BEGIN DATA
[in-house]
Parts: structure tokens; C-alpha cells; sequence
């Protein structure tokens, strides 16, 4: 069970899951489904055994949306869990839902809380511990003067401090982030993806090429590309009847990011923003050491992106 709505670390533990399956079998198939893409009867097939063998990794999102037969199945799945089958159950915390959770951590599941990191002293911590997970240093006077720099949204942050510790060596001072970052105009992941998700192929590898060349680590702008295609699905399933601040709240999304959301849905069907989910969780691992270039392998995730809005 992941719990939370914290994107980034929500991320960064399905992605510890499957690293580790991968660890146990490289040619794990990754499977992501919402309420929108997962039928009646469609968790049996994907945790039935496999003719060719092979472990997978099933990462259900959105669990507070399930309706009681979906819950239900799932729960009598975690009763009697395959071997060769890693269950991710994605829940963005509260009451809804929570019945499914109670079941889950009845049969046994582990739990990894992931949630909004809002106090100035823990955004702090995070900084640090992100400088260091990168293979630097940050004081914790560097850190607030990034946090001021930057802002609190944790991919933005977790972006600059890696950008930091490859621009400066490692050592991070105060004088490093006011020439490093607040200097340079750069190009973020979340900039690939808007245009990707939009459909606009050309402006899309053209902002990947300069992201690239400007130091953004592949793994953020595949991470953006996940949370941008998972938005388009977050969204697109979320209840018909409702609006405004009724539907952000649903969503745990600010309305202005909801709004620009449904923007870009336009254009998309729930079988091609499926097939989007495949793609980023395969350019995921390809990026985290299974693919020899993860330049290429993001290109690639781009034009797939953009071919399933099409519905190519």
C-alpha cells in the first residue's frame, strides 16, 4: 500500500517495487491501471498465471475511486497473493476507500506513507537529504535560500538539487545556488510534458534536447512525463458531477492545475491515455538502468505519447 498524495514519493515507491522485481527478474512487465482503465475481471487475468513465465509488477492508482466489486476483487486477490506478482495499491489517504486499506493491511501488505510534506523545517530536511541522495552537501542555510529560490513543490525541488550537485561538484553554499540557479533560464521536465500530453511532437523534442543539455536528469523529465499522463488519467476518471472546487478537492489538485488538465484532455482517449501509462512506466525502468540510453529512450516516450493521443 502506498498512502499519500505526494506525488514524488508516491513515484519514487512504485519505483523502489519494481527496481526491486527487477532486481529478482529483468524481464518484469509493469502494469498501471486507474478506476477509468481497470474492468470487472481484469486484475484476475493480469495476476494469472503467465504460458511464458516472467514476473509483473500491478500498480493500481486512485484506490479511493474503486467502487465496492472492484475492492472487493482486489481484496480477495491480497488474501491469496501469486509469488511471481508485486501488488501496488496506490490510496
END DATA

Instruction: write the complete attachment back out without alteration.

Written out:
[in-house]
Parts: structure tokens; C-alpha cells; sequence
């Protein structure tokens, strides 16, 4: 069970899951489904055994949306869990839902809380511990003067401090982030993806090429590309009847990011923003050491992106 709505670390533990399956079998198939893409009867097939063998990794999102037969199945799945089958159950915390959770951590599941990191002293911590997970240093006077720099949204942050510790060596001072970052105009992941998700192929590898060349680590702008295609699905399933601040709240999304959301849905069907989910969780691992270039392998995730809005 992941719990939370914290994107980034929500991320960064399905992605510890499957690293580790991968660890146990490289040619794990990754499977992501919402309420929108997962039928009646469609968790049996994907945790039935496999003719060719092979472990997978099933990462259900959105669990507070399930309706009681979906819950239900799932729960009598975690009763009697395959071997060769890693269950991710994605829940963005509260009451809804929570019945499914109670079941889950009845049969046994582990739990990894992931949630909004809002106090100035823990955004702090995070900084640090992100400088260091990168293979630097940050004081914790560097850190607030990034946090001021930057802002609190944790991919933005977790972006600059890696950008930091490859621009400066490692050592991070105060004088490093006011020439490093607040200097340079750069190009973020979340900039690939808007245009990707939009459909606009050309402006899309053209902002990947300069992201690239400007130091953004592949793994953020595949991470953006996940949370941008998972938005388009977050969204697109979320209840018909409702609006405004009724539907952000649903969503745990600010309305202005909801709004620009449904923007870009336009254009998309729930079988091609499926097939989007495949793609980023395969350019995921390809990026985290299974693919020899993860330049290429993001290109690639781009034009797939953009071919399933099409519905190519």
C-alpha cells in the first residue's frame, strides 16, 4: 500500500517495487491501471498465471475511486497473493476507500506513507537529504535560500538539487545556488510534458534536447512525463458531477492545475491515455538502468505519447 498524495514519493515507491522485481527478474512487465482503465475481471487475468513465465509488477492508482466489486476483487486477490506478482495499491489517504486499506493491511501488505510534506523545517530536511541522495552537501542555510529560490513543490525541488550537485561538484553554499540557479533560464521536465500530453511532437523534442543539455536528469523529465499522463488519467476518471472546487478537492489538485488538465484532455482517449501509462512506466525502468540510453529512450516516450493521443 502506498498512502499519500505526494506525488514524488508516491513515484519514487512504485519505483523502489519494481527496481526491486527487477532486481529478482529483468524481464518484469509493469502494469498501471486507474478506476477509468481497470474492468470487472481484469486484475484476475493480469495476476494469472503467465504460458511464458516472467514476473509483473500491478500498480493500481486512485484506490479511493474503486467502487465496492472492484475492492472487493482486489481484496480477495491480497488474501491469496501469486509469488511471481508485486501488488501496488496506490490510496